This assessment reveals an additional misunderstanding, or rather, confusion. Those who claim that SYRIZA has reoriented its strategy towards social democracy because Alexis Tsipras, as Prime Minister, attended the meeting of the European Socialists, seem to be at the very least ill informed as well as confused, when they identify the government, or in technical terms the “party in office”, with the party and its strategic identity. It is necessary to understand that seeking allies in Europe as a “party in office”, and in fact in a coalition government, has very little or nothing to do with a change in the strategic orientation of the party, when its cadres consider that the polices implemented are the result of the setback of the summer of 2015 and “the coup” imposed by the country’s debtors, and not in fact actual choices.
To be fair, I must say that this confusion is expressed even by some SYRIZA supporters and even its functionaries, as they operate exclusively within the government with little or no relation to the party. This rather minority view of mainstream social democracy stems from the pressure that comes from the lopsided balance of power faced in the current conjuncture. This pressure makes some -especially those latecomer supporters of the SYRIZA project- settle for a renovated project similar to the modernizing one of the social democrats.
The anti-austerity movements that were so strong during the first years of the crisis in Greece and vital in the Greek Left´s rise to power seem to have died down. Care to comment? Does Syriza maintain its electoral appeal in the lower social classes and those more affected by the crisis?
No movement can maintain its strength, stamina and ingenuity indefinitely. The Greek case is no exception. We should also keep in mind that even the most self-confident movements, with a highly organizational capacity do not avoid the traditional trend of delegating their power to official political organizations. In the case of Greece, following the electoral victory of SYRIZA, naturally this trend became dominant, as the resistance movement sought its validation in the political change.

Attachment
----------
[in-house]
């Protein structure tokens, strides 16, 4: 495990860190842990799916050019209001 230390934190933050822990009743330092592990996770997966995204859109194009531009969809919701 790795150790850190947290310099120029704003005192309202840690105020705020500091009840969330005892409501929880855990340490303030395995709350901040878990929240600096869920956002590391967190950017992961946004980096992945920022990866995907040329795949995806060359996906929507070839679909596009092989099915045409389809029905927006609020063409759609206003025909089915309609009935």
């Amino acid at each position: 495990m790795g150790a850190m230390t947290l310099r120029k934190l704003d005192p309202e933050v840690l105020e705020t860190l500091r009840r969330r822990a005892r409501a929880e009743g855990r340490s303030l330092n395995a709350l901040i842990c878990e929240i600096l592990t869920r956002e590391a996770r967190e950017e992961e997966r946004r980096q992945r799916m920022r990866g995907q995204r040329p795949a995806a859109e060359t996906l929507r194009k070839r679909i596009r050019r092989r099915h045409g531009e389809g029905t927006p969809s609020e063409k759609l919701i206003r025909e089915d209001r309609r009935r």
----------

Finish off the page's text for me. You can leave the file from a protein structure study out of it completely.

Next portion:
From day one, SYRIZA’s coalition government took initiatives to support the socially weakest strata. It was a countervailing position met with the vehement opposition of the debtors and their supporters among politicians of the establishment. However, in the long term, this is not sufficient to secure the electoral base of the party. SYRIZA’s rise to power has been, to a great extent, the result of a broad social coalition of a wide range of social strata (workers, unemployed, working poor, new and traditional petit bourgeoisie). The only way for SYRIZA to maintain its political base is to promote policies that somehow solidify this alliance. Therefore, its concerted efforts in support of the social strata hit the most by the crisis and the austerity cannot been seen as a sole guarantor of its future electoral success.
What do you think of the opposition in Greece, minor and major? How do you explain the furious reaction the government has faced from the centre-right despite its moderate policies?
There is no doubt that the opposition to the present coalition government is not only poor and disappointing, but also irrational. Putting aside the fact that it is often arbitrary and certainly off-centre with regard to its constitutional role, it seems clear to me that it utilizes strong elements of irrational dishonesty (see: its reaction to the electoral reform, to the social programs, to the reforms to private education, or its discourse on the government’s attempts to attract foreign investment, etc). The latter is clear among the political forces that in one way or the other have participated in or supported the governments since the crisis. They also have voted in favour of the measures imposed by the debtors since the retreat of the summer of 2015.